What is a Casual Employment Contract?
A Casual Employment Contract is a contract used to document your employment arrangement with a casual employee.
It covers all of the essential terms of employment, including start date, position and duties, hours of work, and pay rate.
Who can use this template?
- Business looking to employ casual staff
- Suitable for any industry
- All Australian states and territories
What is a casual employee?
A casual employee does not have any set hours or guarantee of ongoing work.
A person is a casual employee if they accept a job offer from an employer knowing that there is no firm advance commitment to ongoing work with an agreed pattern of work.
The employee’s roster can change each week, and they do not receive the same entitlements as part-time or full-time employees, such as sick leave or annual leave. As a casual employee, employment can end without notice unless notice is required by a registered agreement, award or employment contract.
No Firm Advance Commitment
To work out if an employer makes no firm advance commitment when offering a casual job, only 4 factors are considered by Fair Work:
- the employer can choose to offer work, and it’s the casual employee’s choice whether to work or not
- the casual will be offered work when the employer needs them to work
- the employment is described as casual
- the casual will be paid a casual loading or a specific pay rate for casual employees.
A regular pattern of work doesn’t automatically mean an employee is permanent (full-time or part-time).
What does a Casual Employment Contract include?
Our Casual Employment Contract template covers all of the essential terms you need:
- Position – details of the position, including start date, location, manager and duties
- Probation – optional clause, allows you to have a trial period to assess performance and suitability for the position
- Hours of work – no guarantee of ongoing work, details of how shifts will be determined etc
- Breaks – entitlement to paid or unpaid rest breaks and meal breaks, depending on the length of the shift
- Remuneration – hourly rate, superannuation, casual loading
- Leave – statutory entitlements to unpaid leave
- Your Obligations – employee obligations to the business, including duties, conduct and standards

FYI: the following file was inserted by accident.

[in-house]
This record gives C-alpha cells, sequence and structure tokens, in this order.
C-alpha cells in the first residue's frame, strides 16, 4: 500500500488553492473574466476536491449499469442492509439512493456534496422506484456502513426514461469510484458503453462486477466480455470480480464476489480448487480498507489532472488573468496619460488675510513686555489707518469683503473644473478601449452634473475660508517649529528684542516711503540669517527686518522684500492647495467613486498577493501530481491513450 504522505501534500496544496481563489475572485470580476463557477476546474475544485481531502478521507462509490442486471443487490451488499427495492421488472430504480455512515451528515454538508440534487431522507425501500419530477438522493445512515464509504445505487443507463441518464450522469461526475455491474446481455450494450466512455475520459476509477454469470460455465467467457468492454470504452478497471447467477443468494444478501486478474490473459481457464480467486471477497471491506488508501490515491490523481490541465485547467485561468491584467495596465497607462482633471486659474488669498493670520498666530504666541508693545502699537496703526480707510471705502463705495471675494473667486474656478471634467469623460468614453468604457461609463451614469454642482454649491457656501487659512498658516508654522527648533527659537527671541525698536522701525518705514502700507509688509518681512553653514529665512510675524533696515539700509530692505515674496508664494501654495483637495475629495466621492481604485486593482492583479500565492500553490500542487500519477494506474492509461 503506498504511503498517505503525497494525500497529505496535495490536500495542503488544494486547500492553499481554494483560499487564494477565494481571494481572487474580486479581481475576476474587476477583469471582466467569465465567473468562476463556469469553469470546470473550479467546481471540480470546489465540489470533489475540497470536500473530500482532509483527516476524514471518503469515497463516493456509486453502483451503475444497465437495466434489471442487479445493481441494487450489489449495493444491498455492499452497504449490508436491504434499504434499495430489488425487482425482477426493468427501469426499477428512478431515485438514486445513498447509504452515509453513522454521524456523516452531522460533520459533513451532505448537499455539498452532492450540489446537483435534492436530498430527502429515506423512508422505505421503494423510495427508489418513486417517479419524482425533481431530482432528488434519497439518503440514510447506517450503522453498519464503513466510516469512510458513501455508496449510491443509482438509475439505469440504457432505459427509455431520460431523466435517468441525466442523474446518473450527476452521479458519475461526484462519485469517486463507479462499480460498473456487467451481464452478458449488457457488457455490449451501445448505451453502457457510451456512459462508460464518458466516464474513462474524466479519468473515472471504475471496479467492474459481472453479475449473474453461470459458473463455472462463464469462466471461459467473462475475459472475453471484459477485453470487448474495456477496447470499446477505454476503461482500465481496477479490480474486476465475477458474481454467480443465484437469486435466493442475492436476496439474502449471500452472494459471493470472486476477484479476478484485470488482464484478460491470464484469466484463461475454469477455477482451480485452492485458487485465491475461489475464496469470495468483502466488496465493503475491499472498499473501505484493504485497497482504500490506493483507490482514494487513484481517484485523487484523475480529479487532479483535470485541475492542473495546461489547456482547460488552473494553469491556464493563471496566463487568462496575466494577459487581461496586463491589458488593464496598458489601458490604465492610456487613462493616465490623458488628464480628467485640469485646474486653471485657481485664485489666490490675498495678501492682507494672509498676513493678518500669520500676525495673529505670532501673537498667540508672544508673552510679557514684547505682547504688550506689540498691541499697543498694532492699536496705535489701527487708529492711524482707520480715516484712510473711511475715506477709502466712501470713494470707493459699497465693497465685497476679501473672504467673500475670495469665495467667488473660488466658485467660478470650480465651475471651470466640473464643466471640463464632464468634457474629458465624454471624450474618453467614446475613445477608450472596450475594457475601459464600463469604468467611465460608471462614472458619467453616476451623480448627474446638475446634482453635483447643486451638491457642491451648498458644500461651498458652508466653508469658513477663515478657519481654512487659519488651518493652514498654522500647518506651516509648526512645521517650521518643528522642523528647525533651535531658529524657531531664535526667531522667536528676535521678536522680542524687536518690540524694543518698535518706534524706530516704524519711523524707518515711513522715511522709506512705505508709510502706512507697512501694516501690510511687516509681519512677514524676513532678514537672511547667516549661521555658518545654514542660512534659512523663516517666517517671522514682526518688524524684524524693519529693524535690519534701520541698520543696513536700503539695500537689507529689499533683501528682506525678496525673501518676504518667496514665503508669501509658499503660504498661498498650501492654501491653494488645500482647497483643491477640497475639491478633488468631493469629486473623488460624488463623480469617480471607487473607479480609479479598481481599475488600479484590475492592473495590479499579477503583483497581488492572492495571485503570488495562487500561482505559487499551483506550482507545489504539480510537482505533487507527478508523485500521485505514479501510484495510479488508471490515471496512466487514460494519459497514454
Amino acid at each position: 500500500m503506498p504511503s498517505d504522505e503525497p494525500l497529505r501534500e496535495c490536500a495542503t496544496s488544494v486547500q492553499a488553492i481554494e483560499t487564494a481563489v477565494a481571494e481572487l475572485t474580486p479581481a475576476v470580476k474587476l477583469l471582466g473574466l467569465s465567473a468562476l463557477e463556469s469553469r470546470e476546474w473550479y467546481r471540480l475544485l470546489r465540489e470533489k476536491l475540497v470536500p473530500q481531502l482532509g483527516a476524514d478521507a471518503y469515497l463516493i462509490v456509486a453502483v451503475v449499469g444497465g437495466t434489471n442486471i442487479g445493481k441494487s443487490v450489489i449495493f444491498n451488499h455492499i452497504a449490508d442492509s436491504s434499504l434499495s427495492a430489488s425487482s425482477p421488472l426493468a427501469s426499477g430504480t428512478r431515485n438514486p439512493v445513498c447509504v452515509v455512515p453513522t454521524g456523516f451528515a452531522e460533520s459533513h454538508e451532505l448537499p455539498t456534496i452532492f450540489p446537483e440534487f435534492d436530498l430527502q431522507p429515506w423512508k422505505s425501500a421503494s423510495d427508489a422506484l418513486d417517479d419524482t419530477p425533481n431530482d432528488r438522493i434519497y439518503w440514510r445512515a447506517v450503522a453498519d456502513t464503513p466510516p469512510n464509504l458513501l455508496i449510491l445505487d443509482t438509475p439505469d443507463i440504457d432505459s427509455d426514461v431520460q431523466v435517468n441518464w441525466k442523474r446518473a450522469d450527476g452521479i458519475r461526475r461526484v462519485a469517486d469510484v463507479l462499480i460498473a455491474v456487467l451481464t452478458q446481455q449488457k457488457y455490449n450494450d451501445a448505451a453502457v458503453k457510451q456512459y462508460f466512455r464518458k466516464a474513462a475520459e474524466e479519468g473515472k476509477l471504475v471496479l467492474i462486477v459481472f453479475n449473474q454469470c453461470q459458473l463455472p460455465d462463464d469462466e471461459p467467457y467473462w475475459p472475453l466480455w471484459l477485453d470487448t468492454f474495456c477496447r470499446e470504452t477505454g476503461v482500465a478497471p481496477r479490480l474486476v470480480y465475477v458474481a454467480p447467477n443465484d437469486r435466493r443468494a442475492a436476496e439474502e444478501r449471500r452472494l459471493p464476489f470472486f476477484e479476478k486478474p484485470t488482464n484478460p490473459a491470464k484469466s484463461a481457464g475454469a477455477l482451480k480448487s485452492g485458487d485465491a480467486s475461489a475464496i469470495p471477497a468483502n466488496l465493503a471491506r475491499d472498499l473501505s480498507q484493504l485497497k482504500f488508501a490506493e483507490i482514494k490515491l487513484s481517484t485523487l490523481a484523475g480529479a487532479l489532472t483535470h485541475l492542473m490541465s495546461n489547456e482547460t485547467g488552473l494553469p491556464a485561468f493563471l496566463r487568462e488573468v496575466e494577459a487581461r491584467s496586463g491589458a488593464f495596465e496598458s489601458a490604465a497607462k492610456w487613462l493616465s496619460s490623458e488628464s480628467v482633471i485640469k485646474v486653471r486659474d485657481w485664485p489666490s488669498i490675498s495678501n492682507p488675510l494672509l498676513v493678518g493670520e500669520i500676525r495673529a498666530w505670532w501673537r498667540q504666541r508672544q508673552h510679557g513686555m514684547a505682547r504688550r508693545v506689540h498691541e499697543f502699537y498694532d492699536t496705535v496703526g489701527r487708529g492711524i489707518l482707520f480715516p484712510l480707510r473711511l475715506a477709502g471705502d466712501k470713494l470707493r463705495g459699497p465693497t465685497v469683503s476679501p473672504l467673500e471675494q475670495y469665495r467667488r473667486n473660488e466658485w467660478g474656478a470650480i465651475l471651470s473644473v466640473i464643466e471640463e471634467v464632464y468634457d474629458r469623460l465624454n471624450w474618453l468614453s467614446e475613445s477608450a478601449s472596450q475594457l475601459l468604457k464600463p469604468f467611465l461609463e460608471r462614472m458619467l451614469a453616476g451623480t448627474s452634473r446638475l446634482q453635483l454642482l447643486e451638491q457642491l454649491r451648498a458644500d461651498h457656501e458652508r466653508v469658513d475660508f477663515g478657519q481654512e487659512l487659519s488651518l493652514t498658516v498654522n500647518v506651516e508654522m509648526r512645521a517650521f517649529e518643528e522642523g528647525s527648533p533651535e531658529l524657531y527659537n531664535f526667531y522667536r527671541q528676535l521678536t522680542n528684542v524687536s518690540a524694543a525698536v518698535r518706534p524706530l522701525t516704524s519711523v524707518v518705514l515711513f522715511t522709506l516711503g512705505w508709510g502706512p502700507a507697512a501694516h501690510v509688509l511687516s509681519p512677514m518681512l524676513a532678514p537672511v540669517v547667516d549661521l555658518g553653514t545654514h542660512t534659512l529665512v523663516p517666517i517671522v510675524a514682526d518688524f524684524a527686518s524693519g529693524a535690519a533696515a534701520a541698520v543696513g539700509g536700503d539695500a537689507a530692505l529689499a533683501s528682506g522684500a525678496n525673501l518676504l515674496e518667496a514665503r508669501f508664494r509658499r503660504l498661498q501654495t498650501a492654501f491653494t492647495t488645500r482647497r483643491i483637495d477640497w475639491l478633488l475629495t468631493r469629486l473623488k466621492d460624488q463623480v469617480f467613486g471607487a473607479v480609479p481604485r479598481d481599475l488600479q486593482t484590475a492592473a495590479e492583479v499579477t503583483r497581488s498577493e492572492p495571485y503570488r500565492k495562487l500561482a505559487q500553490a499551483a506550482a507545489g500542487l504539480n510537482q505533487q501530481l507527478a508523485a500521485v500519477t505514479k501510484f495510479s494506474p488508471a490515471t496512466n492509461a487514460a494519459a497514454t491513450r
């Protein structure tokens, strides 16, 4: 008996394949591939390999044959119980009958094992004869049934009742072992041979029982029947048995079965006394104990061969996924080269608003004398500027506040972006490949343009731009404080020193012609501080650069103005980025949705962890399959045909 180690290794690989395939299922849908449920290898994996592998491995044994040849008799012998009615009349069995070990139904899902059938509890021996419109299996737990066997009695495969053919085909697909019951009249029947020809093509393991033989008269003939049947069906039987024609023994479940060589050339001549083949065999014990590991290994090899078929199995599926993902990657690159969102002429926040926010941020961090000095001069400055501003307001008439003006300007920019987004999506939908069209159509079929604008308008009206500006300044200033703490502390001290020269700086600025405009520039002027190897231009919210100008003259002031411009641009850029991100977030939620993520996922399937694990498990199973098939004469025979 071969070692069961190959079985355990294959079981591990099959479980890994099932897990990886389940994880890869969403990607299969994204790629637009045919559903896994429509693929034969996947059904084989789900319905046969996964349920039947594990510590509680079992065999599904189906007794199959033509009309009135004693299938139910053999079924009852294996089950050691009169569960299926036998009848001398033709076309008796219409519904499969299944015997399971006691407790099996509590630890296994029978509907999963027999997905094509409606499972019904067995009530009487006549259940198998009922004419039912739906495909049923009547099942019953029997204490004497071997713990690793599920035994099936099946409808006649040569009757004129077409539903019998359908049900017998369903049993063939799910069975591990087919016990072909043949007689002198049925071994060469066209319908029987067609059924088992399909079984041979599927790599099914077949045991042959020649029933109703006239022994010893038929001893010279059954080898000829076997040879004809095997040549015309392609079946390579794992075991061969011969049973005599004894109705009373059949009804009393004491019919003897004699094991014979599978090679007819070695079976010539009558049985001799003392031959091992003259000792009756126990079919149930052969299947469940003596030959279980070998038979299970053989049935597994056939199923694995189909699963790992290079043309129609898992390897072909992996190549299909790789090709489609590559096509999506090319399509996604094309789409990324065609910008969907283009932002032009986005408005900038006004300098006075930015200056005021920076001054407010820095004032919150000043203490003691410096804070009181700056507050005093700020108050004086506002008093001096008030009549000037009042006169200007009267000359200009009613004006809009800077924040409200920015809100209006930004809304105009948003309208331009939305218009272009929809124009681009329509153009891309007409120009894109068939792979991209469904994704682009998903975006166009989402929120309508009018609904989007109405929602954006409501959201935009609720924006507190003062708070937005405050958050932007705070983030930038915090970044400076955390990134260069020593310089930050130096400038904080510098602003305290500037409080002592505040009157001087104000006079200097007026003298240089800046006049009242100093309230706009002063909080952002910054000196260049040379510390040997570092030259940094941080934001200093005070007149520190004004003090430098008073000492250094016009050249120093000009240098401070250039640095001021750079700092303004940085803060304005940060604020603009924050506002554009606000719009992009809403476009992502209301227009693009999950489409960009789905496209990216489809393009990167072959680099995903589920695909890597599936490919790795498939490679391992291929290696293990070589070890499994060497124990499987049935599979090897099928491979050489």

- Termination – how either party can terminate the employment agreement
- Confidential Information – to protect your confidential information
- Intellectual Property – to protect your intellectual property
- Personal Information – consent to collect personal information for payroll and HR purposes
- Surveillance – consent to monitoring use of IT systems etc
- Restraint – to prevent an employee from interfering or disrupting the relationship with customers, suppliers, employees and contractors
What’s the difference between casual and part-time?
The main difference between casual and part-time is that a part-time employee has an expectation of ongoing work.
By contrast, a casual has no guaranteed hours of work or expectation of ongoing work in the future. Casual employees provide businesses with a great deal of flexibility as casuals can be hired as needed. Casual employees are not entitled to the same benefits as part-time employees. They do not receive entitlements such as annual leave, sick leave, notice upon termination and redundancy pay.
Casual employees are paid a higher hourly pay rate than equivalent full-time or part-time employees. This is called a ‘casual loading’ and is paid because they don’t get benefits such as sick or annual leave.
What are long term casual employees?
Some casual employees work regular hours or the same days each week for an extended period and become ‘long term casuals’.
Long term casuals stay as casual employees unless they formally change to full-time or part-time employment. They don’t automatically become permanent employees, even if they are called ‘permanent casual’. They get their casual entitlements regardless of how regularly they work or how long they work for.
After 12 months of regular employment, and if it’s likely the regular employment will continue, a casual employee can:
request flexible working arrangements
take parental leave.
They don’t get paid leave or notice of termination, even if they work regularly for a long time.
Becoming a permanent employee (casual conversion)
A casual employee has the right to change to full-time or part-time employment in certain circumstances. This is known as casual conversion.
Casual employees who have worked for their employer for 12 months need to be offered the option to convert to full-time or part-time (permanent) employment by their employer. Certain eligibility requirements need to be met for this to occur. If they have been employed for 12 months, worked a regular pattern of hours for 6 months and could continue working their regular hours as a permanent employee without significant changes, then the employer must offer them casual conversion in writing (they don’t have to accept).
A small business employer (fewer than 15 employees) does NOT have to offer casual conversion to employees. However, an eligible casual employee working for a small business employer can request to convert to permanent employment at any time on or after their 12-month anniversary.
To read the full details about rules and eligibility for casual conversion, visit Fair Work.
Is this Casual Employment Contract template legally binding?
All of our templates have been drafted by qualified Australian lawyers who hold an Australian legal practicing certificate.
We are affiliated with a commercial law firm based in Sydney.